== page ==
The irony comes through the name of the mead-hall. While a stag is a proud and majestic creature, it is also a prey animal, being hunter by other predators. This unfortunate name hints at the inevitable attack by Grendel on Heorot.
kind of Spear Danes
too weak to fend off Grendel from his kingdom
was a strong and noble fighter in the past
gifts many to his loyal supporters and followers
like a guardian to Beowulf
older character with more wisdom
Beowulf is his protege
he plays a major role in Beowulf's turning point in Beowulf's development as a person
Serfs lived in low-elevated areas near the farms. In case of an attack, they would be the first to die.
Anglo-Saxon refers to the German settlers that made their way to England after the fall of the Roman Empire in 410 AD
conventional poetic phrase used for the usual name of a person/thing
"wave traveler" for boat
"bone house" for body
"storm of sword" for battle
Beowulf = "Prince of Weders," "The Son of Ecgtheow," "The Geatish hero," "The Lord of the Seamen"
Significance of Beowulf's last fight with the dragon and meaning of hoarded treasure:
Hoarded treasure is a symbol of spiritual death or damnation. It is appropriate that Beowulf is awarded the hoarded treasures after his last fight which eventually leads to his downfall. Treasure in this context is tragic because of its traditional association with death, yet heroic for it is gained in victory.
The Dragon is described
as a "terrible stranger," a "fire-drake," and repeatedly as a "creature." Beowulf finds it menacing, yet in accentuating its fearfulness, the Dragon also appears powerful. Because it is Beowulf's final foe and each kills the other, the dragon symbolizes inevitable mortality. Th dragon is death for it is feared by all, and confrontation with it does terminate life.
The epic closes on a somber note of mourning
. Beowulf knows that he will die, and says that he is "sated with battle" and regrets that he has no son. Rather than relishing in his heroic victory, he asks for the treasure to be retrieved. This adds material purpose to his presence beyond the simple triumph of a hero. The final scene is Beowulf's burial, appropriately somber for the passing of a hero.
There are many common universal themes reflected in Beowulf such as:
Good Vs. Evil: Beowulf Vs. Grendel
Search for identity
Mythical creatures or monsters
Fate of the entire race
Beowulf exemplifies major Anglo-Saxon ideals such as the Heroic Code. The Heroic Code expects warriors to be show strength, courage, and loyalty. While it asks the Kings to show generosity and hospitality.
Time period is between AD 410 and AD 1066
-Beowulf was the leader of the Geats
concept of inevitability
links the future to the past
past is unchangeable, and therefore current circumstances are beyond alteration
In Beowulf, characters describe themselves as "fated" (having a wyrd) that requires them to act certain way
Ex: In Beowulf, it's Beowulf's wyrd to help King Hrothgar, not b/c abstract destiny, but b/c Hrothgar helped Beowulf's father in the past and Beowulf's duty is to return favor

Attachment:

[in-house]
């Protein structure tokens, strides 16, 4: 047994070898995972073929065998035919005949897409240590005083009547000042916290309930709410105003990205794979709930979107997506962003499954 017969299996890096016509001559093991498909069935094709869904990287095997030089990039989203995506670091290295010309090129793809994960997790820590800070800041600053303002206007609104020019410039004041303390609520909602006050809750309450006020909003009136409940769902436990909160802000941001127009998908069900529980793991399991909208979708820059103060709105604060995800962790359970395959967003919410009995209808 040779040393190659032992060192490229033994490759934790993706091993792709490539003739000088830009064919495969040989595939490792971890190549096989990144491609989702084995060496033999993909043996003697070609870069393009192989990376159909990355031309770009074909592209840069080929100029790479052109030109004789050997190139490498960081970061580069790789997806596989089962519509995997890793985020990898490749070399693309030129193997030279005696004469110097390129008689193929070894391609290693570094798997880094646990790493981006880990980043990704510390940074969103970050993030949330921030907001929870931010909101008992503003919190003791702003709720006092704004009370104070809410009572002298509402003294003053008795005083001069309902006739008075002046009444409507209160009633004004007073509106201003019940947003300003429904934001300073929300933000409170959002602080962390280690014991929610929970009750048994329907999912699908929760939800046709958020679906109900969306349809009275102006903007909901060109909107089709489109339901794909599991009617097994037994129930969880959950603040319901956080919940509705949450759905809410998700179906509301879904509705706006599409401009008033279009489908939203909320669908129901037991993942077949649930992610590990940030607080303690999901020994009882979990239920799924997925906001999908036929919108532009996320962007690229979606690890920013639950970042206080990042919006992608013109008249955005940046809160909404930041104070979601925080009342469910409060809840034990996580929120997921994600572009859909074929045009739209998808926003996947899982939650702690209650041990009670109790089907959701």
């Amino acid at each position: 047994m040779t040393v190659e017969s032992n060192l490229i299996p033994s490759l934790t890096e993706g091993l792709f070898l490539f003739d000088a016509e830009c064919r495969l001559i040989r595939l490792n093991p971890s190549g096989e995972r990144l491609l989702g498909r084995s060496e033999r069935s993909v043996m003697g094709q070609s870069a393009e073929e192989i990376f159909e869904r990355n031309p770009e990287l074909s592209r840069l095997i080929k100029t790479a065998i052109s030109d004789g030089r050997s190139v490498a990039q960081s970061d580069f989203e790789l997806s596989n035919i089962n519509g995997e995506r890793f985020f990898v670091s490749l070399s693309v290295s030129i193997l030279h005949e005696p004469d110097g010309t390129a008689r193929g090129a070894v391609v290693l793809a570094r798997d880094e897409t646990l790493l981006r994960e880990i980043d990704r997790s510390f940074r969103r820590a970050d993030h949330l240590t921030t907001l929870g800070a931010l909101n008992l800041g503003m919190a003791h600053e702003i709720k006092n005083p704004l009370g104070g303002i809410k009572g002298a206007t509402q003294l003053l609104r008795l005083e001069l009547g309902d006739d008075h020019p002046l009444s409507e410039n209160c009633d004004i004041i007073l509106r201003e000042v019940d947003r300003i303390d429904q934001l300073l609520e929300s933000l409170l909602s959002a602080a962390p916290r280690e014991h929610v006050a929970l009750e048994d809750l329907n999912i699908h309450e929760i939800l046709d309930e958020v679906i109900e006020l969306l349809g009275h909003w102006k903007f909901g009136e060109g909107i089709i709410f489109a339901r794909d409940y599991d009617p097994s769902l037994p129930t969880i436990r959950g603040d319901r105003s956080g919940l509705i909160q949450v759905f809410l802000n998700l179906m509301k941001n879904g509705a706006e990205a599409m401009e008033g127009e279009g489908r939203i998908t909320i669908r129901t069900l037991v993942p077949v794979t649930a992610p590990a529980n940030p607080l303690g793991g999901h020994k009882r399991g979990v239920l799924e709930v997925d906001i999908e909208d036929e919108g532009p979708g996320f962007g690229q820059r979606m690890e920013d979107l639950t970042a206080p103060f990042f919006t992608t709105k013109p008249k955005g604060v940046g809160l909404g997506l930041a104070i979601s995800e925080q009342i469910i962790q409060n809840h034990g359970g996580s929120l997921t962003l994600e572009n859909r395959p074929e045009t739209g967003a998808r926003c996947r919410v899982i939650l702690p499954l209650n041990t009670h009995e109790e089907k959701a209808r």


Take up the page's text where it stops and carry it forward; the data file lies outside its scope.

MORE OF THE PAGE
-Main responsibility of a Geat was to remain faithful to the king
-Often gathered at mead-halls to eat and drink after battle
-Had strong identity; Beowulf shares in this
pattern of sound that includes repetition of consonant sounds
Ex: "The Hall of the Heart," "His pledge and promise," "Dragging the dead men home to his den"
Instead of one kingdom, there were many: Northumbria, Mercia, East Anglia, Wessex (only one to survive the Viking invasions)
The era came to an end soon after the death of Edward the Confessor. Harold Godwinson was crowned but failed to defend the crown when William of Normandy and an invading army attempted to claim it. Harold was defeated at the Battle of Hastings.
Peasant families worked mainly worked on the farm.
Men wore tights with tunics, while the women usually wore long dresses made from woolen cloth
Common occupations were blacksmiths, shoemakers, woodworkers, potters, and jewelers
A common weapon was a spear connected to an ash shaft and an iron head. Only the nobles used swords.
Some of the common entertainment were chess, horse races, and listening to the harp, which was also used in church music.
O flower of warriors, beware of that trap.
Choose, dear Beowulf, the better part,
eternal rewards. Do not give way to pride.
For a brief while your strength is in bloom
but it fades quickly; and soon there will follow
illness or the sword to lay you low,
or a sudden fire or surge of water
or jabbing blade or javelin from the air
or repellent age. Your piercing eye
will dim and darken; and death will arrive,
dear warrior, to sweep you away.
challenges Beowulf's honor and reveals subtleties in warrior's heroic code
jealous of Beowulf's attention
feels shame because he cannot protect Heorot himself
teaches reader to not be bitter or disparaging
gives gift to Beowulf to fight Grendel's mother
not heroic status
This passage shows how Christian morals are pushed onto the pagan world. Hrogthar tells Beowulf not to give away to pride and to hold out to "eternal reward" which is a purely Christian belief.
Anglo-Saxons were originally pagans that worshiped wild animals, blood, and emphasized pride and glory in battle.
The Christian church influenced the Pagan Anglo-Saxon churches in two directions: The Celtic church and the Roman Catholic church.
The Celtic church was loosely organized and based on monastic life.
The Roman Church was more disciplined and structured.
adjective, marked by firm determination
adjective, intensely emotional
adjective, not liable to error or failure
verb, roll or fold up
adjective, sumptuously rich, elaborate, or luxurious.
verb, to attack vigorously or violently, to assault, to undertake with the purpose of mastering.
adjective, praised highly, eulogized.
PLOT AND CHARACTERS
And a young prince must be prudent like that,
giving freely while his father lives
so that afterwards in age when fighting starts
steadfast companions will stand by him
and hold the line. Behaviour that’s admired
is the path to power among people everywhere.
By: Rachel, Emmy, Lucy, Samuel,
Malvika, Thrisha, Monica, Swathi
The following passage shows the Anglo-Saxon belief in the Heroic Code. There is diplomatic structure. There is a give and take involved between the ruler and ruled which is accepted by the warrior culture.